Soledad O’Brien: Reflections on “Heroin USA”

Tuesday, October 13th, 2015

This past month, a powerful special report, “Heroin USA,” aired on the Al Jazeera network. Produced by award-winning journalist Soledad O’Brien, the piece offers a very moving view of the lives and struggles of three heroin users from the suburbs of Cincinnati. Recently Phoenix House caught up with O’Brien and asked her to reflect on “Heroin USA” and what she’d like viewers to take away from the report.

PH: In producing “Heroin, USA,” you focused on “the new face of heroin addiction” with three very intimate portrayals. What did you want to accomplish with this approach?

SO: Every well-told story is told through the pain and struggles of individuals that viewers can identify with. The numbers around the heroin epidemic are overwhelming. We wanted to bring home not only the statistics, but the pain of these individuals who are struggling with addiction, and of their family members who are trying to figure out the best way to support them.

PH: What were the biggest insights you gained from doing the special report?

SO: Dr. Kolodny’s insights were breathtaking. The numbers of people affected by this epidemic are massive, and it seems every town is vulnerable to the scourge of heroin. I think there is tremendous stigma attached to addiction and addicts, and it was clear in our reporting that hiding from the problem and being ashamed of addiction is not helpful. Not for the individual, and certainly not for society in general.

PH: What did you learn about the heroin epidemic that most surprised you?

SO: I think the financial impact was probably the biggest surprise for me–the degree to which relatively small municipalities are dealing with a massive influx of emergencies and overdoses; the high cost of sending addicts to rehab two, three, five, ten times.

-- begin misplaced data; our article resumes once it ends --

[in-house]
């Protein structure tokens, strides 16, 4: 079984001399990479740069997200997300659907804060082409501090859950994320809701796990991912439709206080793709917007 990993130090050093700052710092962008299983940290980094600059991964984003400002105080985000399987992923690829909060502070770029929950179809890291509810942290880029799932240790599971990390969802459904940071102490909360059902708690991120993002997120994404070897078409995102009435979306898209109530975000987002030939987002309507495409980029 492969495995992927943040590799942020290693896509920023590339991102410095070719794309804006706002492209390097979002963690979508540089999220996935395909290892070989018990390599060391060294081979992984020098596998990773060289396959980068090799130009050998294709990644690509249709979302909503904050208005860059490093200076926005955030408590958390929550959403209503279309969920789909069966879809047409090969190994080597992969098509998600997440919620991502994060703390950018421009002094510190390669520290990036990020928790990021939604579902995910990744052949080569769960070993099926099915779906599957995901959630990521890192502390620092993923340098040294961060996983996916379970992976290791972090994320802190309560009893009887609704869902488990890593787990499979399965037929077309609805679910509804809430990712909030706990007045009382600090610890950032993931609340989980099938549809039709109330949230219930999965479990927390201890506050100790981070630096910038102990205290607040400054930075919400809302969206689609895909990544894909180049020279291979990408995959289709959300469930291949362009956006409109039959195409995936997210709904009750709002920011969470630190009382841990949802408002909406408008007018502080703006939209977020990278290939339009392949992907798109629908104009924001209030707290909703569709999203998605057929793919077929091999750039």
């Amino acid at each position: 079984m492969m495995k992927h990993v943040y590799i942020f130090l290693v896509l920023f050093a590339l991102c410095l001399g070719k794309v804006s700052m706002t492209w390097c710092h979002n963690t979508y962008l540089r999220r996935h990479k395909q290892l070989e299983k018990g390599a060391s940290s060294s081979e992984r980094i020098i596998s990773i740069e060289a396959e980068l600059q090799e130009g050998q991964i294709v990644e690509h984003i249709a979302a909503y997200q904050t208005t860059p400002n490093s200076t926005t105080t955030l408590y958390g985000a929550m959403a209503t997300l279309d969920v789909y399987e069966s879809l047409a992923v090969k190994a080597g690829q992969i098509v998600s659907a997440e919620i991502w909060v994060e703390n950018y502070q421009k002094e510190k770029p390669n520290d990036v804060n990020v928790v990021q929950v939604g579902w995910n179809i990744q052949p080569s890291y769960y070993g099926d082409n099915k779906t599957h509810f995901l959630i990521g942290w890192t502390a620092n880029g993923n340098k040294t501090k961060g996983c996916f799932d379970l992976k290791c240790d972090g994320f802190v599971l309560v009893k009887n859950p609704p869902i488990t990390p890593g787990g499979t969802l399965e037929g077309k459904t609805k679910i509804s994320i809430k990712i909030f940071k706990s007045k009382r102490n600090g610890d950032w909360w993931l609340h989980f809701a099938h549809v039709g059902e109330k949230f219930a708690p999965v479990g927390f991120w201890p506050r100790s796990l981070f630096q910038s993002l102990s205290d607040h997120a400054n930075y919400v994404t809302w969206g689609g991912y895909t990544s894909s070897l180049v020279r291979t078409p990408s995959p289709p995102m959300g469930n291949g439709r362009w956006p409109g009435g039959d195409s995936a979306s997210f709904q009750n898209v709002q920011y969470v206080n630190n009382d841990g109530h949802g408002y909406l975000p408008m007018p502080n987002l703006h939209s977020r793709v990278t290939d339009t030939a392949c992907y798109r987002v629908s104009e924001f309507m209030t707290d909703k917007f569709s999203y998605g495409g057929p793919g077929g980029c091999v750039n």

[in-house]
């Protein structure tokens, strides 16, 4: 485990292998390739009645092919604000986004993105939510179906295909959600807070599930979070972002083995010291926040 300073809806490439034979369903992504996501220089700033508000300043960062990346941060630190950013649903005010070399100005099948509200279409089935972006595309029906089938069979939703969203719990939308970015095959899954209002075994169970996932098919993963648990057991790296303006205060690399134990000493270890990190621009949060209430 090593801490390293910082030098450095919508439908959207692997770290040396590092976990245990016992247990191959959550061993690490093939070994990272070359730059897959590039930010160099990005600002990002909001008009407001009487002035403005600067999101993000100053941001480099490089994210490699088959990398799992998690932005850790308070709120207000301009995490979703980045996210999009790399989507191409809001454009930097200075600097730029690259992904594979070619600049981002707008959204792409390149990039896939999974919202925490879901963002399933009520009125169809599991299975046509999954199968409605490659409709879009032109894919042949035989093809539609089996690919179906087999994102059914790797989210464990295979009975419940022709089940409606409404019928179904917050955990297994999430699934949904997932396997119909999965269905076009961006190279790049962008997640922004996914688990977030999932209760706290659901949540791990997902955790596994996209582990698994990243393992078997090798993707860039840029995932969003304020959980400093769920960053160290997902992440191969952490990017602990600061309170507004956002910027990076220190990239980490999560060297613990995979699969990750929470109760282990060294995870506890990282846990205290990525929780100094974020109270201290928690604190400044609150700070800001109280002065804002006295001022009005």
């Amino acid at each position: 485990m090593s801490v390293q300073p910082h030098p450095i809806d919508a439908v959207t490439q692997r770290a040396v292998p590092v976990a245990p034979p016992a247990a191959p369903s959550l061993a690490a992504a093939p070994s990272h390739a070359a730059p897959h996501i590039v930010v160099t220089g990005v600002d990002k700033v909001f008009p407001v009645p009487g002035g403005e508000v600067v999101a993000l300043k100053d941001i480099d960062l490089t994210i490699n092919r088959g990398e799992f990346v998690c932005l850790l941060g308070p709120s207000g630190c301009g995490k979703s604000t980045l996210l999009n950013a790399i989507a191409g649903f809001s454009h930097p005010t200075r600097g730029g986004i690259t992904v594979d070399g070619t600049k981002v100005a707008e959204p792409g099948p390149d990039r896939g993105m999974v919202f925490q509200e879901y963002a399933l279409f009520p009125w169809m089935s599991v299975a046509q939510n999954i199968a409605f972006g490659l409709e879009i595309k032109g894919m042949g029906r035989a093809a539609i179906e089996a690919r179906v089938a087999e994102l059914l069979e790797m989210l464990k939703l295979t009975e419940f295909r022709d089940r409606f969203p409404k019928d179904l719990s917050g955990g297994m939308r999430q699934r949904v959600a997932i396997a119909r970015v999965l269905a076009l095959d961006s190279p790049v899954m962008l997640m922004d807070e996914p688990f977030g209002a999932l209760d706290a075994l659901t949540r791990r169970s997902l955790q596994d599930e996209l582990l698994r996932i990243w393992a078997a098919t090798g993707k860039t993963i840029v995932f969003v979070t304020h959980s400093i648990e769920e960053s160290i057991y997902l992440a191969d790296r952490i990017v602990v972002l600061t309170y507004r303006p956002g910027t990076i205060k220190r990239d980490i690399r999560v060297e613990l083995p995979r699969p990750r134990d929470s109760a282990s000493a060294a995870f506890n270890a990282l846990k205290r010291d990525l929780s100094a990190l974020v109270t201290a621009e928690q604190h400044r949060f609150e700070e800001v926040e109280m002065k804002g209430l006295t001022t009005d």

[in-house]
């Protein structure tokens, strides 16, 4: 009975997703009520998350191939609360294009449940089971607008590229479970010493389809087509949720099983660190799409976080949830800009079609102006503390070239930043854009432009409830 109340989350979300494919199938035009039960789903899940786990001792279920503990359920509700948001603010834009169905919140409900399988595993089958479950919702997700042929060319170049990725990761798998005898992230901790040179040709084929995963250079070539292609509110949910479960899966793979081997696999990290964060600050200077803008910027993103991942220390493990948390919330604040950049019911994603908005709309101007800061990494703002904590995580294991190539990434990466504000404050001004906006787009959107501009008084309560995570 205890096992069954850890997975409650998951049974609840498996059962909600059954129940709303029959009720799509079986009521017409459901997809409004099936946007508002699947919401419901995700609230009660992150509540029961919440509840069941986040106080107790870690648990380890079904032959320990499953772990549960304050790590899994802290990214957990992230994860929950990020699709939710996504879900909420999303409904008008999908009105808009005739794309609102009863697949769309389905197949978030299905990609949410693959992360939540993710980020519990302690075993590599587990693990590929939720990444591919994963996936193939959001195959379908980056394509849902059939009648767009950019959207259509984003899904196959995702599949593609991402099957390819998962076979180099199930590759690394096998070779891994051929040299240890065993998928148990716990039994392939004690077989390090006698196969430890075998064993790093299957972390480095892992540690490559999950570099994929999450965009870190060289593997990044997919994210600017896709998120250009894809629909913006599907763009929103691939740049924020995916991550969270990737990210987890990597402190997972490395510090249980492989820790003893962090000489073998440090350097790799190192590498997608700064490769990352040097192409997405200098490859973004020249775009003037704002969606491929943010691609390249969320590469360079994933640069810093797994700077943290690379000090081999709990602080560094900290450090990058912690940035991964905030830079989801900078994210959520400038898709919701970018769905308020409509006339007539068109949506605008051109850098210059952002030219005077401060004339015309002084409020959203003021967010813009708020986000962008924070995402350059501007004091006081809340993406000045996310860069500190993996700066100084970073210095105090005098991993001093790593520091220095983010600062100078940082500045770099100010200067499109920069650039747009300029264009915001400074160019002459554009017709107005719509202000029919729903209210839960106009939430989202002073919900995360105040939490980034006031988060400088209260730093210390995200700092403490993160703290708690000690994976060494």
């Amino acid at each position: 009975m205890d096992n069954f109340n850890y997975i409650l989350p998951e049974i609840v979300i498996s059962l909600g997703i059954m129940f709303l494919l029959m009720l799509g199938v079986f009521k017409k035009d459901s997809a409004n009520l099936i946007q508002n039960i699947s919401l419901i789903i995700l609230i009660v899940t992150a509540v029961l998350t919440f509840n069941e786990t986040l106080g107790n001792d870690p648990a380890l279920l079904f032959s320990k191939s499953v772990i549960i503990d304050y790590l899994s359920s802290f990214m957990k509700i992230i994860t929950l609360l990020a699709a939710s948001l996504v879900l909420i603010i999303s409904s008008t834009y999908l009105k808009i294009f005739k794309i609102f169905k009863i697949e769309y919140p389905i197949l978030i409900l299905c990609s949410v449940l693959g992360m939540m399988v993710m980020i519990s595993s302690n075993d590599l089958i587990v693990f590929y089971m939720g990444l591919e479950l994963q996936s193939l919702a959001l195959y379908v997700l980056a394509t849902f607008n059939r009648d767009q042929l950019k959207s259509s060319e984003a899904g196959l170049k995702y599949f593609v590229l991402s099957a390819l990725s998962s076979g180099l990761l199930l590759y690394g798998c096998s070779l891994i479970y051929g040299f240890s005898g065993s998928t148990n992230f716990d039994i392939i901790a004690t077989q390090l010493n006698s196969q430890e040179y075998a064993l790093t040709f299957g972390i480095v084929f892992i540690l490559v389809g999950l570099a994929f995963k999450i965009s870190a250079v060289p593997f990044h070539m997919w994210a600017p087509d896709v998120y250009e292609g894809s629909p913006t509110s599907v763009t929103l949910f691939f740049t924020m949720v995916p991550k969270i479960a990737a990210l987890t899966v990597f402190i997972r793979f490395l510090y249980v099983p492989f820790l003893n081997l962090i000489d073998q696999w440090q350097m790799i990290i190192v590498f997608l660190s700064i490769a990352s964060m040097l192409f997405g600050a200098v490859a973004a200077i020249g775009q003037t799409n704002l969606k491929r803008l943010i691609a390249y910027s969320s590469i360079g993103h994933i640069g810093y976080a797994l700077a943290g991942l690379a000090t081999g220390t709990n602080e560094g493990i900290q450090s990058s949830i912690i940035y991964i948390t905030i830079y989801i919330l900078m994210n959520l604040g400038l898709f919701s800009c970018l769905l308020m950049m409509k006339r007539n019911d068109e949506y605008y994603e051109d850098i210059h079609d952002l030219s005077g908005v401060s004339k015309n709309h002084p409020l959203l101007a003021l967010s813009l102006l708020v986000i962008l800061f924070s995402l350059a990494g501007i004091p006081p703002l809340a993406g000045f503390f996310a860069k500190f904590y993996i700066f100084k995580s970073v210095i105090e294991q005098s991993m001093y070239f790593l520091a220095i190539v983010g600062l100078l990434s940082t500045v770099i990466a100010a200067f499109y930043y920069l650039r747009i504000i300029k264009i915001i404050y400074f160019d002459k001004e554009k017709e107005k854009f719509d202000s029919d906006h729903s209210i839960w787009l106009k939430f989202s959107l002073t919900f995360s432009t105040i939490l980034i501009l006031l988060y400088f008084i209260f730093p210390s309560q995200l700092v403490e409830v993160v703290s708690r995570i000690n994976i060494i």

Heroin USA--screen capturePH: How did doing the documentary impact you on a personal level? 

SO: I think talking to Mike Heffron’s family was the hardest. We wanted to know who he was before addiction overtook his life. It was clear it was very painful for the family to even talk about it. It was brutally painful for them. And I hope by doing this story, we’ve been able to provide a service to them. We know they want to share this with schools and students and talk about Mike and discuss how dangerous using prescription drugs and trying heroin can be.

PH: What do you want most viewers, including policymakers and/or family members of people struggling with substance abuse disorders to take away from watching “Heroin USA”?

SO: I want them to see the human beings behind these terrible statistics. I want everyone to understand that these are people who are struggling, who sometimes do terrible things, and who often, ultimately, want to become normal through their drug use. I hope policy makers understand the massive impact that they’ve had, not just on public health, but on the finances of family members who are willing to do anything to save a loved one.

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  • Cindy